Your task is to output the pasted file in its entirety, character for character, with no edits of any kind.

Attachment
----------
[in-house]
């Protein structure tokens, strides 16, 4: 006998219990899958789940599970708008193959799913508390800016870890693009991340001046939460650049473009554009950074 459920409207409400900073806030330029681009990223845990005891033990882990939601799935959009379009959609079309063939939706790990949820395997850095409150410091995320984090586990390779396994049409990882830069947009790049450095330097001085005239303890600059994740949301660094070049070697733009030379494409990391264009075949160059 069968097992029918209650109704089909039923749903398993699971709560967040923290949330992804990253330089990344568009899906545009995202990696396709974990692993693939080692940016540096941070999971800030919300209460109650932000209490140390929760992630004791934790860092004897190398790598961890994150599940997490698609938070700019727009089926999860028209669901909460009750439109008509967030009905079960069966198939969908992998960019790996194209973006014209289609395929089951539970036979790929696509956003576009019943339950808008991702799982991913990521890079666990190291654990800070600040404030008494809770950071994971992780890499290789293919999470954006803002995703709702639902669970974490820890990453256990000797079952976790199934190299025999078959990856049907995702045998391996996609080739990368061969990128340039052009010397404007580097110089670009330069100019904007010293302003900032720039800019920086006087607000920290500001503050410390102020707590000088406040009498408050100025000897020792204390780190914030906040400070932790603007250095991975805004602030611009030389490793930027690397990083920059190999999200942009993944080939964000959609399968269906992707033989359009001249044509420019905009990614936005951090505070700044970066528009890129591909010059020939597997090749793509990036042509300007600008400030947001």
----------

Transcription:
[in-house]
């Protein structure tokens, strides 16, 4: 006998219990899958789940599970708008193959799913508390800016870890693009991340001046939460650049473009554009950074 459920409207409400900073806030330029681009990223845990005891033990882990939601799935959009379009959609079309063939939706790990949820395997850095409150410091995320984090586990390779396994049409990882830069947009790049450095330097001085005239303890600059994740949301660094070049070697733009030379494409990391264009075949160059 069968097992029918209650109704089909039923749903398993699971709560967040923290949330992804990253330089990344568009899906545009995202990696396709974990692993693939080692940016540096941070999971800030919300209460109650932000209490140390929760992630004791934790860092004897190398790598961890994150599940997490698609938070700019727009089926999860028209669901909460009750439109008509967030009905079960069966198939969908992998960019790996194209973006014209289609395929089951539970036979790929696509956003576009019943339950808008991702799982991913990521890079666990190291654990800070600040404030008494809770950071994971992780890499290789293919999470954006803002995703709702639902669970974490820890990453256990000797079952976790199934190299025999078959990856049907995702045998391996996609080739990368061969990128340039052009010397404007580097110089670009330069100019904007010293302003900032720039800019920086006087607000920290500001503050410390102020707590000088406040009498408050100025000897020792204390780190914030906040400070932790603007250095991975805004602030611009030389490793930027690397990083920059190999999200942009993944080939964000959609399968269906992707033989359009001249044509420019905009990614936005951090505070700044970066528009890129591909010059020939597997090749793509990036042509300007600008400030947001």